The Wooden Ship


The wooden ship

is today an artifact and

in itself a floating museum,

bare-masted main and fore,

tied down in safe harbor.

Years ago, we took our children

to its legendary landing site

and talked about the dangerous and

perhaps dubious

adventure of faith so many

had endured in their quest for

a new world. I suppose at

some point in the conversation

I might have said something

like and that is the way this

life is to be lived, to which

my progeny would have

nodded in reverence, not

for my words but for the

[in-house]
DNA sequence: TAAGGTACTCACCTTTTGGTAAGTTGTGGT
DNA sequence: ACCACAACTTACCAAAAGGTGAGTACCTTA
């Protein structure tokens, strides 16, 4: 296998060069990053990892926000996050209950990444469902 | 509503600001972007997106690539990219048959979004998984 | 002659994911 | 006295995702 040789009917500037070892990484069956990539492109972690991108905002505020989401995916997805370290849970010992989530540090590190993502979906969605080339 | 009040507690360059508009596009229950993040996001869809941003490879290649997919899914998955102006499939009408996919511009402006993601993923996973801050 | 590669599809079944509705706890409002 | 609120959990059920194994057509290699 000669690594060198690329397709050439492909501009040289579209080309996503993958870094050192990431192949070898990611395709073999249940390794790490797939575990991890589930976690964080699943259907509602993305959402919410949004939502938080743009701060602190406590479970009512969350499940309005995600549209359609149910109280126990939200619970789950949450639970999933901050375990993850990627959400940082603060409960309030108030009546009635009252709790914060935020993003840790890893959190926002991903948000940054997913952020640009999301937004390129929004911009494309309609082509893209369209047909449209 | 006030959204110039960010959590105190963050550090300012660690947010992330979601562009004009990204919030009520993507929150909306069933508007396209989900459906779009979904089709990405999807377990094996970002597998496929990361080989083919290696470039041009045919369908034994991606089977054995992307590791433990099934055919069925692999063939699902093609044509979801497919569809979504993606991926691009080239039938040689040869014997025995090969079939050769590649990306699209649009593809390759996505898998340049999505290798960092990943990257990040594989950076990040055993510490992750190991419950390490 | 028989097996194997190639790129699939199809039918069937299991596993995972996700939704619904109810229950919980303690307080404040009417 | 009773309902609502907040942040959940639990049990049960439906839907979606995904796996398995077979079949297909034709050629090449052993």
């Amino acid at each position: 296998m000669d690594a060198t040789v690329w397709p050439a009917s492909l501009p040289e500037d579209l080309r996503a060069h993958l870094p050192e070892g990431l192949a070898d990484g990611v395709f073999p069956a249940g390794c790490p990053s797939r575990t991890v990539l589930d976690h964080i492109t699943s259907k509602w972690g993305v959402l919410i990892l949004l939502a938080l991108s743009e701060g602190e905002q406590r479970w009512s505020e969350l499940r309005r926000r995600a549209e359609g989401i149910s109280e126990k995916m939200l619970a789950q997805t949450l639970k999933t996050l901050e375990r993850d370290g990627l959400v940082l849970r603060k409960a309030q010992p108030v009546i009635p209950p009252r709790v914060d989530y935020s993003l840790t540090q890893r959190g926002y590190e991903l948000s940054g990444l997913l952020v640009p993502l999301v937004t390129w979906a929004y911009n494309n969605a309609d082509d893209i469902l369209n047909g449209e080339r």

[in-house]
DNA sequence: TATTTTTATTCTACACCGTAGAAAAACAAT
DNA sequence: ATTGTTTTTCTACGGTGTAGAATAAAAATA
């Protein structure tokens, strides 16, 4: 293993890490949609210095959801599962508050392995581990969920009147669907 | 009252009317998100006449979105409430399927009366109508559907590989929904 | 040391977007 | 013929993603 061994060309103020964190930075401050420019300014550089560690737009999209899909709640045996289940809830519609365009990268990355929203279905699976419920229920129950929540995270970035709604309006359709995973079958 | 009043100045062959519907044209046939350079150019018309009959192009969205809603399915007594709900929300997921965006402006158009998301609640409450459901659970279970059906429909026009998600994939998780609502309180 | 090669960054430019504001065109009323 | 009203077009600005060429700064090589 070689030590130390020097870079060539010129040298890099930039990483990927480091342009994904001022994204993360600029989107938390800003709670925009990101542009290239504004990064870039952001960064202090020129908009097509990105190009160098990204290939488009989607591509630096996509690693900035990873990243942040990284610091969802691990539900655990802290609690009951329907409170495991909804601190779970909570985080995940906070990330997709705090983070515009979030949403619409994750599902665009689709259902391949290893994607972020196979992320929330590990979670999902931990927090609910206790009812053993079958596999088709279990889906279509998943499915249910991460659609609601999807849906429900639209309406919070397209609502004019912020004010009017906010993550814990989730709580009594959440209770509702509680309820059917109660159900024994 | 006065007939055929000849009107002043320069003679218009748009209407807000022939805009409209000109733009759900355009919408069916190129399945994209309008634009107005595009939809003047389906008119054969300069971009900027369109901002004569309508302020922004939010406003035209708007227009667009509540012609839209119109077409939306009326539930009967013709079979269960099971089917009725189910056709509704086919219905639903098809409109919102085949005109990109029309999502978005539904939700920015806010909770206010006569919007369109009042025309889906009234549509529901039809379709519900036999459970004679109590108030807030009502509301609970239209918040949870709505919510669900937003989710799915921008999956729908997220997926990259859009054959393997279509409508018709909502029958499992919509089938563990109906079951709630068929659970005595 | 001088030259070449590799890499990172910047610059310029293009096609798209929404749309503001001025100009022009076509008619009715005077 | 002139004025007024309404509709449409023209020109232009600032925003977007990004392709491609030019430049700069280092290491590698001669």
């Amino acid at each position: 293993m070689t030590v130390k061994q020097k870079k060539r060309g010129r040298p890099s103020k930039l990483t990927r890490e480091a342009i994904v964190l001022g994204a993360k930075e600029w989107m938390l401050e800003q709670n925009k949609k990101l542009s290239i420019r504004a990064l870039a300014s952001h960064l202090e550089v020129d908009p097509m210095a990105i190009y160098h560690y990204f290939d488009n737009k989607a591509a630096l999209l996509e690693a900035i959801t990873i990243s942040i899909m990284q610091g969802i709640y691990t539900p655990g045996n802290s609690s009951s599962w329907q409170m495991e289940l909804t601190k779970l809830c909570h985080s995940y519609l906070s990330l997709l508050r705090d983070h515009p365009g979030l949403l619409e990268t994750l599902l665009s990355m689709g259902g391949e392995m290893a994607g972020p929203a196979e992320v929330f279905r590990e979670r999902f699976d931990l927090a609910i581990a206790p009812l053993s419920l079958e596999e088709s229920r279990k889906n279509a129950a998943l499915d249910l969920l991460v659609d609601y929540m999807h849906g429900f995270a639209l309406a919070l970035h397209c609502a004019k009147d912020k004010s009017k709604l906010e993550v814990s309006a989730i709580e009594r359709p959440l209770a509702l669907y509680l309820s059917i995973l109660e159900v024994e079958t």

daunting challenge that lay

ahead of each of them. If I

could take them back to the

wooden ship today, I might

have them look carefully

at the hull of the vessel, or

perhaps descend into its

darkened cavity and sit for a

moment, to sense its

connection with the

vast expanse it teeters upon.

In some subtle manner, I

might ask, do you feel that?

to which they would resonate,

for already I have seen

them plum the depths of

mystery in each his and her way.

And I suppose they might

one day bring their children

to see the wooden ship, to

ask the questions, and to say

and that is how this life is

to be lived.

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